Inc. notes that assuming “dealers use the clause (which is meant to protect their interests), it could affect the 200,000 people who have already reserved the Lightning, as well as anyone else who wants one.” Potential buyers will “likely have to wait longer than a year to get one.”
Extraordinary Move For Extraordinary Times
Inc. notes that limiting “resales this is an extraordinary move, but these are extraordinary times for both the car market and the used car market. Ford is making a very large and splashy commitment to EVs, having now made electric versions of its iconic Mustang and its incredibly popular F-150 pickup truck.” Ford CEO Jim Farley has said that the chip shortage “all automakers are struggling with won’t constrain production of the F-150 Lightning—suggesting that the company will pull chips from the production of its internal combustion engine cars if necessary.”
You would have thought, though, that Ford’s announcement last week that the Lightning was finally rolling down assembly lines would have been greeted quite affirmatively. That was hardly the case as social media platforms were jammed with complaints “about how [customers] had been waiting for the non-electric vehicles they’d ordered.”
The potential year-long sales resales ban has been drawing its share of fire, with critics questioning whether it is wise or ethical for the automaker to tell customers what they “can and can’t do with their own” vehicles “after they’ve paid for them.” However, it is very likely those critics are wrong. Ford has been in business for well over a century, and “the company is well aware that if demand for its” products far outstrips “supply today,” the day will come when the reverse is true.” So, the automaker, notes Inc. “is very smart to protect its customers from dealer gouging and both dealers and customers from the automotive equivalent of concert ticket scalpers. Some seem to welcome the move.”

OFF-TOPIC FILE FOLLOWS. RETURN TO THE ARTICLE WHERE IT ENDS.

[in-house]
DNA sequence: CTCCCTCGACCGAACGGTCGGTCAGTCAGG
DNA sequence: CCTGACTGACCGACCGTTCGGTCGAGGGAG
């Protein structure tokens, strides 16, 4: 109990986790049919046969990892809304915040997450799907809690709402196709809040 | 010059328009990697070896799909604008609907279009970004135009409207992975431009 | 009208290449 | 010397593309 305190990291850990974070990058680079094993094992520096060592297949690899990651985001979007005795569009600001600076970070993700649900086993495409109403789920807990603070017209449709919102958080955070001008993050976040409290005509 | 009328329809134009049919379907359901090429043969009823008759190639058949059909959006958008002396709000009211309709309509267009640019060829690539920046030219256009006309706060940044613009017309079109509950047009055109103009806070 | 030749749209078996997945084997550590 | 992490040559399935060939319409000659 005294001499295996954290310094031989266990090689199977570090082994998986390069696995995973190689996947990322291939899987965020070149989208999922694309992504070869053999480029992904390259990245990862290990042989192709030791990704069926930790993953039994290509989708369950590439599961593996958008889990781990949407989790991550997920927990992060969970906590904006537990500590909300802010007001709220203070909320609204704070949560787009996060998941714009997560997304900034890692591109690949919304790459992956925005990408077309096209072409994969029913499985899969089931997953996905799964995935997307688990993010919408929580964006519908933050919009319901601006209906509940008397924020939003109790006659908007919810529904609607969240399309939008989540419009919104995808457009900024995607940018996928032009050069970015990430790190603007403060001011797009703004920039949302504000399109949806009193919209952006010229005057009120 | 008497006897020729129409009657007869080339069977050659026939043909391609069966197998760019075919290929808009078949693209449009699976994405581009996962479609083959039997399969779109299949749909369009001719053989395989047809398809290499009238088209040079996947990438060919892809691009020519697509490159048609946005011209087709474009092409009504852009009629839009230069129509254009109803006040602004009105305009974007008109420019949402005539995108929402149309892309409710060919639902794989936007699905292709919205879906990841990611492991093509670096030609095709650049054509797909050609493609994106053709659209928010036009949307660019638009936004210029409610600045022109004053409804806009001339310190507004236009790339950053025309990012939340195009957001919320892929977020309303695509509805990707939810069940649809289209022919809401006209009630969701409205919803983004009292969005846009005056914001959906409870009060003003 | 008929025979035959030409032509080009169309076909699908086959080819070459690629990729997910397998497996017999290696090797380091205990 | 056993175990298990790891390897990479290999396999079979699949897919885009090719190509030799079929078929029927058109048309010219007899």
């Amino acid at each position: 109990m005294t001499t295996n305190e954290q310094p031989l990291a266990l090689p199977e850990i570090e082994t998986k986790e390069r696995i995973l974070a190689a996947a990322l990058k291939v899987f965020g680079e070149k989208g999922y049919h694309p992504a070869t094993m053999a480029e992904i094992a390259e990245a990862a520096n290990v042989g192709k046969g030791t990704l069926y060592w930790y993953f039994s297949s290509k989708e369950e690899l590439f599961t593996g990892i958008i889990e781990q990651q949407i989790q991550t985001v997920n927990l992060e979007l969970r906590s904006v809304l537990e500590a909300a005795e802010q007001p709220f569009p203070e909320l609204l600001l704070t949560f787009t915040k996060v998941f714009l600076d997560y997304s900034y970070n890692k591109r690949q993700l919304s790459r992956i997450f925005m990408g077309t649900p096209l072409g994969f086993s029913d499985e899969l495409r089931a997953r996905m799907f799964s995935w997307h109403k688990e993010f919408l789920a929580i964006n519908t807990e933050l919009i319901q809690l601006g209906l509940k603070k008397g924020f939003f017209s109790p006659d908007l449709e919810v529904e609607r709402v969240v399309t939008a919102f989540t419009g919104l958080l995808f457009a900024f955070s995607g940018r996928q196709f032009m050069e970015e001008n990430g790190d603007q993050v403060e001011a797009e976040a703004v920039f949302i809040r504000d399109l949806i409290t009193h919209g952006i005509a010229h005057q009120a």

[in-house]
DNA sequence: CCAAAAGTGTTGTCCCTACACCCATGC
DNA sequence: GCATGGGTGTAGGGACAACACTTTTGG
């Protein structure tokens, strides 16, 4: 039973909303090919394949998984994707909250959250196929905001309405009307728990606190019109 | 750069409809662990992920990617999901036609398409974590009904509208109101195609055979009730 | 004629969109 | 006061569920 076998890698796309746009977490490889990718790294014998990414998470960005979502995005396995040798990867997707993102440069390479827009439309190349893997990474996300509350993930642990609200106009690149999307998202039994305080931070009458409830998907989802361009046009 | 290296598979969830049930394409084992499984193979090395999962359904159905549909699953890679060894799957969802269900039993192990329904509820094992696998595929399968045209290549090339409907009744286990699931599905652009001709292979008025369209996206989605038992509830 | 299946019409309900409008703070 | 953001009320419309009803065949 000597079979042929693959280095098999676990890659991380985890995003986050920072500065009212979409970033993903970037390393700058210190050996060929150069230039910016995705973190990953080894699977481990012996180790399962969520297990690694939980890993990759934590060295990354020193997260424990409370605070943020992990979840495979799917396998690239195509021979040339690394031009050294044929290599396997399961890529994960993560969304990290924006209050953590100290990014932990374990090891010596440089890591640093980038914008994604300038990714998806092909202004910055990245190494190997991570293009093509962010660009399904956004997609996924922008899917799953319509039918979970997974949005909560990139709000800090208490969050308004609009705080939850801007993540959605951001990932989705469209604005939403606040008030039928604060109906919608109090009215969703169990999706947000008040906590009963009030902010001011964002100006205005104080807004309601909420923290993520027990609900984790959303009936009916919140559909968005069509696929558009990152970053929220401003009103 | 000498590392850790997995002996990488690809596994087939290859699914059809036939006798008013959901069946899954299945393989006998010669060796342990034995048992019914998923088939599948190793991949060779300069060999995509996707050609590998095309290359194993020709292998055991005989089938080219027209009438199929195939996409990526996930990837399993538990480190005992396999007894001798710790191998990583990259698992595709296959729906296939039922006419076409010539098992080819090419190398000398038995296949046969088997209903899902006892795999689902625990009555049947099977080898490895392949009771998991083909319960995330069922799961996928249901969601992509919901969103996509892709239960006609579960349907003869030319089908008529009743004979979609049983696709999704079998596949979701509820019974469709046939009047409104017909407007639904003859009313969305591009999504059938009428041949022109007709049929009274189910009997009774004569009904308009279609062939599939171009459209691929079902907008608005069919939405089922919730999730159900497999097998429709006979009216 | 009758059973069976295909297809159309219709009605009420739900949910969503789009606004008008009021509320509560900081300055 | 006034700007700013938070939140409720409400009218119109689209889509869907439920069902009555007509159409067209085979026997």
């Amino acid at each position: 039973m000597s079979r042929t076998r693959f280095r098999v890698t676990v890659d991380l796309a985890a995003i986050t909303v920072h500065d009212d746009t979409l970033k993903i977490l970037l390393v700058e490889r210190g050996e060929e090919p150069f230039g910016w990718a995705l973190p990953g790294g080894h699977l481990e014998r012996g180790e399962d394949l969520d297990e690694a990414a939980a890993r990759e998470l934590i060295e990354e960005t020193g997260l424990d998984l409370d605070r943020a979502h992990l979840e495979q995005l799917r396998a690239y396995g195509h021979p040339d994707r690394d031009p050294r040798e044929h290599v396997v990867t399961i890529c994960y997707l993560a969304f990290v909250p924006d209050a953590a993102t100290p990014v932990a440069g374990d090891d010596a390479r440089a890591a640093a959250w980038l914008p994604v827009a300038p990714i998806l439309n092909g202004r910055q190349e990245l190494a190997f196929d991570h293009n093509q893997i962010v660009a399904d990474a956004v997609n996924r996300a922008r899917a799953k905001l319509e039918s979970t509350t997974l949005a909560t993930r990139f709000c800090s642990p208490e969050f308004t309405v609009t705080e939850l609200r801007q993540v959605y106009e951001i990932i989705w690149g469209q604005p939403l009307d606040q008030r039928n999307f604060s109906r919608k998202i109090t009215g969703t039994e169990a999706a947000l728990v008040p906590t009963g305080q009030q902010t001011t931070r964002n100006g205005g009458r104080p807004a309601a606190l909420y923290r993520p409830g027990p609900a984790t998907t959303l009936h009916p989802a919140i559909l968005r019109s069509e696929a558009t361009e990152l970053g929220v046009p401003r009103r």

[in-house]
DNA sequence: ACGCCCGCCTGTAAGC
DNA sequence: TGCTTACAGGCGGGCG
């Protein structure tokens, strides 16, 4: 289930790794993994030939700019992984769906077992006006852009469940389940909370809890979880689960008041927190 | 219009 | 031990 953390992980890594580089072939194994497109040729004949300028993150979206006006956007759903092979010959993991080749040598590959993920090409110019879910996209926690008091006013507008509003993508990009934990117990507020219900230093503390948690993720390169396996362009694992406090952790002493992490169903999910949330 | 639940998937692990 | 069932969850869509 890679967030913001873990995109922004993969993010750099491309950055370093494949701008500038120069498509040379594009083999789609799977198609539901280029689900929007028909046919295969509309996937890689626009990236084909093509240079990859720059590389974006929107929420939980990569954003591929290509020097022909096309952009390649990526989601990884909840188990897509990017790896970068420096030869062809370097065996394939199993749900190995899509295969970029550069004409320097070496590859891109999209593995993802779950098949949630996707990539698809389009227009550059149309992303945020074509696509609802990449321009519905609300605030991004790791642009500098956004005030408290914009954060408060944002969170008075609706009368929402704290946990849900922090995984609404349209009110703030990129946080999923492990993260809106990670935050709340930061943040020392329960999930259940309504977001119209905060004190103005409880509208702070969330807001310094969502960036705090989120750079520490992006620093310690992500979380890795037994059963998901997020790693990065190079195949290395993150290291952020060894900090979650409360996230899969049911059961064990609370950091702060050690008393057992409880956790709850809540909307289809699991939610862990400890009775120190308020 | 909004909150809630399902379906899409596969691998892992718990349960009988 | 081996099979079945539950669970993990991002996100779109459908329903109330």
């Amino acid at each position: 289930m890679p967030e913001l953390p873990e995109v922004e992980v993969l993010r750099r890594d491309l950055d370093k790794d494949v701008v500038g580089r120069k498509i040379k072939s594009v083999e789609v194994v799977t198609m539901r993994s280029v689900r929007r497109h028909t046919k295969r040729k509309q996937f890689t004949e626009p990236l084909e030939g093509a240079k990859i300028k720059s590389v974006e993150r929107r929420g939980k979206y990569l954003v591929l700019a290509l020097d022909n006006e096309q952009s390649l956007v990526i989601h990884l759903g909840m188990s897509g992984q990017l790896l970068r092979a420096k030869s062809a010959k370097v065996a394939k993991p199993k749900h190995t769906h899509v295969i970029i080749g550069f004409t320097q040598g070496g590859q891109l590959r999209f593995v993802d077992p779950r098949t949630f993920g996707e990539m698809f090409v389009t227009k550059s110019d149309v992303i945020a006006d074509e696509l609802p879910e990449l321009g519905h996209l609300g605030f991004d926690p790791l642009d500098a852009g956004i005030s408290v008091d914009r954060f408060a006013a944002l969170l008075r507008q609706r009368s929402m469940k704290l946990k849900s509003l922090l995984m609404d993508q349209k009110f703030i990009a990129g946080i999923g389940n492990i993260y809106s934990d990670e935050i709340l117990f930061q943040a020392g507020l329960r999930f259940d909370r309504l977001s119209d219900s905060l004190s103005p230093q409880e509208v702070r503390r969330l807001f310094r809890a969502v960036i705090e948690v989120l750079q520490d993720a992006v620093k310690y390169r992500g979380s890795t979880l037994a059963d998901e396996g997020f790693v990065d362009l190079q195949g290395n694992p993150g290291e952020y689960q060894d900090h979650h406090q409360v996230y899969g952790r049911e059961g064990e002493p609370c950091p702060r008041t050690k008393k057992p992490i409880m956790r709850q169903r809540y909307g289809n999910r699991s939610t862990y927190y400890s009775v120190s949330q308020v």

Ford’s Commitment To EVs Is Huge
“Ford is smart, too, in making a big commitment to electric vehicles. The company first started promoting the F-150 Lightning” a couple of years ago when gas “cost less than $2.85 a gallon. Its leaders couldn’t have foreseen the coming pandemic or the changes to the automotive world it would bring. Today, it looks prescient, creating the first large-production full-sized electric pickup to hit the market at a time when gas prices are well over $4, and electric car sales have just overtaken diesel sales in Europe.” EVs, Inc. notes, are the wave “of the future and … they will inexorably take over the automotive market.”
Photo courtesy Ford Motor Co.
Marc Stern has been an automotive writer since 1971 when an otherwise normal news editor said, "You're our new car editor," and dumped about 27 pounds of auto stuff on my desk. I was in heaven as I have been a gearhead from my early days. As a teen, I spent the usual number of misspent hours hanging out at gas stations Shell and Texaco (a big thing in my youth) and working on cars. It was a straight line to my first column for the paper, "You Auto Know," an enterprise that I handled faithfully for 32 years. Not many people know that I also handled computer documentation for a good part of my living while writing YAN. My best writing, though, was always in cars. My work has appeared in Popular Mechanics, Mechanix Illustrated, AutoWeek, SuperStock, Trailer Life, Old Cars Weekly, Special Interest Autos, etc. You can follow me on: Twitter or Facebook.